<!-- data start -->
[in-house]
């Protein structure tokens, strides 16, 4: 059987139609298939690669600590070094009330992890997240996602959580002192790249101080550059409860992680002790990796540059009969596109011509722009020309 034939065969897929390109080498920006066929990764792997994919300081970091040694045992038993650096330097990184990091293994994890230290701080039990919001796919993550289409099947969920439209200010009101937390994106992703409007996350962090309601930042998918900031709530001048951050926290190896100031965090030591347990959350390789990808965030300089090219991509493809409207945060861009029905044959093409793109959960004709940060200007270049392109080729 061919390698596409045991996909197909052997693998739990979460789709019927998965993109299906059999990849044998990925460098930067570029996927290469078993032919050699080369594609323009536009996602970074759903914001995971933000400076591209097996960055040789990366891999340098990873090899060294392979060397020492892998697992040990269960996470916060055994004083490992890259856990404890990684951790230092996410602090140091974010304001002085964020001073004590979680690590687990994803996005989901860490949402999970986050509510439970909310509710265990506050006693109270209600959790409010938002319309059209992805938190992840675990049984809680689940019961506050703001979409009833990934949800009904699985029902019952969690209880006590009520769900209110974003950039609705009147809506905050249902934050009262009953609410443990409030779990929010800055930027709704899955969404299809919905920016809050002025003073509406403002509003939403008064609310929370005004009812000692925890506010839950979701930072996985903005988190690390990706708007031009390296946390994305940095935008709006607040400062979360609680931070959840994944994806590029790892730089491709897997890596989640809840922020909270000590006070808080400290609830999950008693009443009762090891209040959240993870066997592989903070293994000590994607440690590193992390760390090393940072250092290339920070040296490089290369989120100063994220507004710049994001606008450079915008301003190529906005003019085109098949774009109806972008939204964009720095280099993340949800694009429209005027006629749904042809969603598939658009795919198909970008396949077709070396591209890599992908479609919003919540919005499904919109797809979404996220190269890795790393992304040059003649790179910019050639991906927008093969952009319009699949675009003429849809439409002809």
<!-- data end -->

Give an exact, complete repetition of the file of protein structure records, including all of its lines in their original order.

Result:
[in-house]
């Protein structure tokens, strides 16, 4: 059987139609298939690669600590070094009330992890997240996602959580002192790249101080550059409860992680002790990796540059009969596109011509722009020309 034939065969897929390109080498920006066929990764792997994919300081970091040694045992038993650096330097990184990091293994994890230290701080039990919001796919993550289409099947969920439209200010009101937390994106992703409007996350962090309601930042998918900031709530001048951050926290190896100031965090030591347990959350390789990808965030300089090219991509493809409207945060861009029905044959093409793109959960004709940060200007270049392109080729 061919390698596409045991996909197909052997693998739990979460789709019927998965993109299906059999990849044998990925460098930067570029996927290469078993032919050699080369594609323009536009996602970074759903914001995971933000400076591209097996960055040789990366891999340098990873090899060294392979060397020492892998697992040990269960996470916060055994004083490992890259856990404890990684951790230092996410602090140091974010304001002085964020001073004590979680690590687990994803996005989901860490949402999970986050509510439970909310509710265990506050006693109270209600959790409010938002319309059209992805938190992840675990049984809680689940019961506050703001979409009833990934949800009904699985029902019952969690209880006590009520769900209110974003950039609705009147809506905050249902934050009262009953609410443990409030779990929010800055930027709704899955969404299809919905920016809050002025003073509406403002509003939403008064609310929370005004009812000692925890506010839950979701930072996985903005988190690390990706708007031009390296946390994305940095935008709006607040400062979360609680931070959840994944994806590029790892730089491709897997890596989640809840922020909270000590006070808080400290609830999950008693009443009762090891209040959240993870066997592989903070293994000590994607440690590193992390760390090393940072250092290339920070040296490089290369989120100063994220507004710049994001606008450079915008301003190529906005003019085109098949774009109806972008939204964009720095280099993340949800694009429209005027006629749904042809969603598939658009795919198909970008396949077709070396591209890599992908479609919003919540919005499904919109797809979404996220190269890795790393992304040059003649790179910019050639991906927008093969952009319009699949675009003429849809439409002809």